Counter-landscape / Riccardo Caldura



During the last four or five years, I have often visited the studio of Orion Shima, located in a newly-constructed building close to the capital’s city center. From a bay window high above, you can set sights on Tirana and notice the building styles dating from various époques. You can also spot the survival of certain dated civic elements, remnants from long ago, before the years of the Communist regime. Here and there, you can also detect rare green spaces from where the tallest trees reach skyward. The city seems to be visibly present, tightly packed with its inhabited density. Back inside the studio, you then turn your eyes to the wall facing away from the window. As in an exhibition, this space has been freed from previous work in order to show the paintings Shima has recently completed first one, than another. Leaving the wall bare is perhaps more than a practical action, similar to the painter turning his back to the window overlooking the city. There is something in Orion Shima’s research related deeply and not coincidentally to the need to create an opening, a free space, by turning to a different direction from the surroundings whose proximity seems to be so overwhelming. Making room, distancing yourself, turning elsewhere.

This representation of nature for Shima has been the act of constantly turning to other possible horizons, rediscovering the landscape as a pictorial theme par excellence.

And it is definitely a rediscovery. Most of the creative life of this Albanian artist – who has been professionally active for the past two decades – was not focused on this theme. Without disputing the centrality of paintings as his favorite medium, there have been other choices present throughout his work. Among those which can be noted are realistic or neo-realistic periods, abstract phases, though not in a materic direction or action painting. In a certain way, we come to the understanding that his painting has never been an uncontrolled gesture, a receptor of those forces that Emilio Vedova would call “quanta energy” that enrich the surface of the canvas, in which the brush is transformed into a seismograph registering deep impulses. And it is exactly the landscape genre that seem conflate hi previous researches, harmonizing a realistic tonality, which Shima preserves, with a kind of informal gesture that enriches the surface of his most recent work. Landscape, after all, can be thought of as a description of the transitory condition of all things – nature in itself being in constant transformation and mutation; an animal stand Pavioni Shqiptar ing against that background of a forest as something epiphanic and evanescent at the same time, like the sudden appearance of a deer in the forest. Such a complex genre as landscape shows a departure of this Albanian artist from tradition, or at least from the typical painting influences of his own country. Instead Shima reconnects to the great European painting tradition which stretches from the romanticism of C.D. Friedrich to Anselm Kiefer, echoing faintly even the latest landscape paintings of Peter Doig. We are not dealing here with obvious references, especially if seen from an Albanian summit. One has to consider what has been the legacy of art in a country at the margins of European context for decades, with deteriorating ties and relations even on a basic cultural level. Albania is still undergoing a deep transformation, standing at the age of the abyss, especially in environmental terms, for the speed with which it is trying to regain lost time, adapting its social and economic model to the increasing international integration.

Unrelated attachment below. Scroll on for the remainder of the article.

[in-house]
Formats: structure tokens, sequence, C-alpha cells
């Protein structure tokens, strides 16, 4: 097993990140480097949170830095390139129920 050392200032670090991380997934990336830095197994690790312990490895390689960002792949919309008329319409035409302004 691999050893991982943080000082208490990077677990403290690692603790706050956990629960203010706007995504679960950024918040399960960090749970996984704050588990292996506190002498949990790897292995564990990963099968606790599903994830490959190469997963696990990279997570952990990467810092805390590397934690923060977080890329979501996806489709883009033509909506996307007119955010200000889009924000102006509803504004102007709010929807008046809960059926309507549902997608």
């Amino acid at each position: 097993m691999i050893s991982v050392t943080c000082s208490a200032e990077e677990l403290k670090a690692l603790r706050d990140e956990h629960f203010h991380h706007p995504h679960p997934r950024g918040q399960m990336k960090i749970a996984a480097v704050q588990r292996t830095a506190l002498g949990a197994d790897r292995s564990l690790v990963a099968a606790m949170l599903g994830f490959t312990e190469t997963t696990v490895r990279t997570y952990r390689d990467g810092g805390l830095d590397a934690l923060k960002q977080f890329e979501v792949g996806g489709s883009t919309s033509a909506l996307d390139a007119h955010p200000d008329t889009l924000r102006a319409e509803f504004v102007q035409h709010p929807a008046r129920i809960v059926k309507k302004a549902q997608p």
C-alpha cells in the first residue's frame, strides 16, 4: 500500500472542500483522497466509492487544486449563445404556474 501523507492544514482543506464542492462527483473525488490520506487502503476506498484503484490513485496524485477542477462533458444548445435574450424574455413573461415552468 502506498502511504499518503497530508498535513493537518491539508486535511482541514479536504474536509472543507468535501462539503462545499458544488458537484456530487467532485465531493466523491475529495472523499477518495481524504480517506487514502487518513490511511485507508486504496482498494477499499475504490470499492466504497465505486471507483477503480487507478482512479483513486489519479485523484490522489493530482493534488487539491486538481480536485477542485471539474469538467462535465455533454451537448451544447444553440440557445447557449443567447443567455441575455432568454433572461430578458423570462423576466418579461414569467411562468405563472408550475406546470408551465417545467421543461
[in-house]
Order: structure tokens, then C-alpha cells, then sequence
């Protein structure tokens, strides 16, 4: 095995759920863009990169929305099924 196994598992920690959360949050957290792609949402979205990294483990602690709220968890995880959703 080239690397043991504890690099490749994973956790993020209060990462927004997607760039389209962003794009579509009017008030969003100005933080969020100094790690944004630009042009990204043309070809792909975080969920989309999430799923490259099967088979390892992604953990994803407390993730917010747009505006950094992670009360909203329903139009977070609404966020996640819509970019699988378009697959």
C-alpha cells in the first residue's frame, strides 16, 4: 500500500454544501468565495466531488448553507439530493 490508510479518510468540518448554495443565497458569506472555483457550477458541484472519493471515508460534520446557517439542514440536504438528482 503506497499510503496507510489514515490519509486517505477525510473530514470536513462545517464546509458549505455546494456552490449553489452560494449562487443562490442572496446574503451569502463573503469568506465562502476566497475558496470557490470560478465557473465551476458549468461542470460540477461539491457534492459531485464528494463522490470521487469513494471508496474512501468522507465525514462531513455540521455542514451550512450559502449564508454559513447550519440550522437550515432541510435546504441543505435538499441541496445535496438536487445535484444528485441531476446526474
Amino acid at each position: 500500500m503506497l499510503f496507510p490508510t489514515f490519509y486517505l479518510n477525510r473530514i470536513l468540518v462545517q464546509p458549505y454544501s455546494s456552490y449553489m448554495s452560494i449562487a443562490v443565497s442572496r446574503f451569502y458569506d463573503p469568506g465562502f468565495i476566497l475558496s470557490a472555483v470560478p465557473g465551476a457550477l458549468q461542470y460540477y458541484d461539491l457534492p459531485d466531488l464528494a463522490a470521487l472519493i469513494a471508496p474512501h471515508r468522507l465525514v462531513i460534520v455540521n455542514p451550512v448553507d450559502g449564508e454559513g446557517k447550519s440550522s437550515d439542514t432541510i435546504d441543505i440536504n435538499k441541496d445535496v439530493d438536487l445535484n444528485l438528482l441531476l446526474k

These are the current conditions that can be glimpsed outside the studio’s window, and it is from such conditions that Shima’s work seems to distance itself, shifting the heart of his research toward a different time and space altogether: that wholly pictorial territory generated between figure and background, between abstract and descriptive sign, calling to mind certain situations and presences that recall the intangible space of dreams, of flatting visions, appearances.

Shima’s research is in constant evolution, always seeking variet formal solutions. Often what appears merely a landscape subject, on closure inspection, appears to be made of paper fragments: a certain collage/painting that generates an international ambiguity between two and three – dimensionality; seemingly nothing more than a building block, is in fact volumetric extension of the same color paper insert. In another work (acrylic on paper, size 70 x 90 cm, 2010, p. 71) a deer in a clearing, emotive often found in Shima’s work, turns away from us, facing towards a distant forest that covers the image’s entire horizon.

Yet there is another detail in this natural scene that reveals an entirely different situation. As with television monitors that enable us to follow two simultaneous actions at the same time, this tableau is constructed as follows: one image shows an immense wooded horizon, while the other juxtaposed scene suggests a path cleared in the forest, a mysterious horizon in the background, opening up in front of the animal who hesitates at which direction to follow.

These shifts, from the seemingly natural order of landscape painting, reflect Shima’s attentiveness to the conceptual aspects of the pictorial image. Especially in his recent paper works, he has put forth a ‘fragmentary’ character that utilizes certain techniques which reminds us not only of collage but also of décollage, the process of unsticking and tearing through successive layers of glued paper. In this way, the classic landscape theme is revisited through an analysis aimed at deconstructing the very composing elements of the image proper.


Riccardo Caldura



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